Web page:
In the last 5 years I have had a lot of loss with my father, with animals—my horse specifically and 3 dogs all from severe illnesses—and I think that life-death divide became the question that kind of consumed me. When we die, what happens and where does this energy go?

The cycle of life saturates your imagery of animal skeletons. What inspired you to begin shooting skeletons?

Two years ago when the Gulf oil spill happened, I was really horrified by the photographs I had seen of the oil-covered birds, and I found that really difficult to look at and to think that we as humanity have done this to the animal world. I tried to go to Louisiana to photograph these birds because I thought it was iconic with respect to environmental concerns and animal concerns, but I couldn’t get in because there were [government] restrictions. Then I kept thinking about it and I thought of death and the skeleton, and I started to look for bird skeletons. I felt compelled to do it.

How so?

That was where I needed to be, and that was what I needed to do. I started exploring this whole world of skeletons. Primarily I started with birds and fish because those were the ones that were more affected by the spill, but then it continues further on with different species.

What narrative do you want to communicate to your viewer?

I think that the point of this work really is that when you look at it, there is an animation of the skeleton, and its what is left of their life—that was what’s important to me, and made me wonder what their world was like. How these birds in particular…how they stayed together, how they looked after each other, how they survived, what their emotional life was like. That is what stirred this work…that there are inter-relationships. When you look at them, you actually see them as whole beings.

Your work with skeletons really conjures up scientific intrigue. What about anatomy and science appeals to you as an artist?

I started looking at these things and I was amazed! Who built this? Who is responsible for this? And, how we’re all built, not specifically animals, how we’re built to sustain and survive. I just think that anatomy became a fast interest to me. When you start to look at something really close and examine it and think about it, it’s fascinating. I was fascinated by all of it.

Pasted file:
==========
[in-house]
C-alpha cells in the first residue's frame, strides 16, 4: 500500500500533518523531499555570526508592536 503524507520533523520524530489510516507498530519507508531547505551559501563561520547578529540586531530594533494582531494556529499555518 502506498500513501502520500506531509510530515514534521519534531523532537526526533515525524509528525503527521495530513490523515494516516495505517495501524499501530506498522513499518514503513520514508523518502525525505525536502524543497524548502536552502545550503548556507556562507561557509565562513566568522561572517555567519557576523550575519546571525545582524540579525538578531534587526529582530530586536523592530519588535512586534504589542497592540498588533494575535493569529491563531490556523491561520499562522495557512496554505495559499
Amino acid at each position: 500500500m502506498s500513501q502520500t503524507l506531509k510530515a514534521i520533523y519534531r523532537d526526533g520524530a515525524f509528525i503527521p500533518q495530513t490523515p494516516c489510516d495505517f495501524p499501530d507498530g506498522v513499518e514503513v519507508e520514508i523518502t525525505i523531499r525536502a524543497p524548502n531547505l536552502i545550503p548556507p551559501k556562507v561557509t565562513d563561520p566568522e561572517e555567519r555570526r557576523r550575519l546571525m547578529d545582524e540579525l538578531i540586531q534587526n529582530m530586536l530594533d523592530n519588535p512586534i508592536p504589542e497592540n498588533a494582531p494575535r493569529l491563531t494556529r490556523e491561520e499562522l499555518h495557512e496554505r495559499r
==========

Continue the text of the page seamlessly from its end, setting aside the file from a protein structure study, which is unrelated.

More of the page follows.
How do you want your audience to interpret this fascination?

I think what’s important is that people can look at this and have a sense of the world around us. How amazingly beautiful each element is because if we stop and look at these elements, our life is very full and very rich. We can appreciate every little thing that exists on this planet with us.

How do the photographs included in “Elegy” differ as a whole from your past work?

I am kind of known for doing subject matter. My subject matter jumps around and I’ve been known for that, which I think is a part of humanity. I found strangely that I’m more drawn to the animal world in this period of my life. My last body of work was dogs, and then I actually did a series of botanicals, which actually came out of my relationships with my animals. And then I got into elegy. I’m more drawn to examining animals at this period.

Why choose photography as your preferred medium?

I would have to say photography is my clearest voice. I’m not sure it would be so clear in other mediums as naturally. I appreciate them, but photography is where I find my voice. It’s just a medium that works for me.

Any artists who you would cite as influential in terms of your own vision?

Photographically, it would be Horst. I admire so many different artists, I admire their vision and I admire their life.

On the life of an artist, it’s a difficult one that many want, but do not always succeed at. Often commercial jobs are the only source of income. How do you as an artist find harmony in art as a job and art as a passion?

It’s what I do best and it’s not an easy road. There are a lot of mountains to climb, and you end up in a lot of valleys, but the desire for me to do my work photographically never wavers. There are always tests that come up. I think for me it’s my voice and it’s a lifestyle. You have to be prepared for the good times and the bad times. Being an artist, those mountains are a lot different than when you have a job where you can depend on a cheque coming in every week, and your life is on a course where you don’t have to worry. For artists, it’s really a lifestyle choice.

And for you, is art your life?

For me, I keep working all the time. Even if it’s a difficult period, I still keep working. Part of the desire to do that is working through issues that concern me and it’s important for me to do that. I just feel that’s why I’m here…because it’s my job to do that.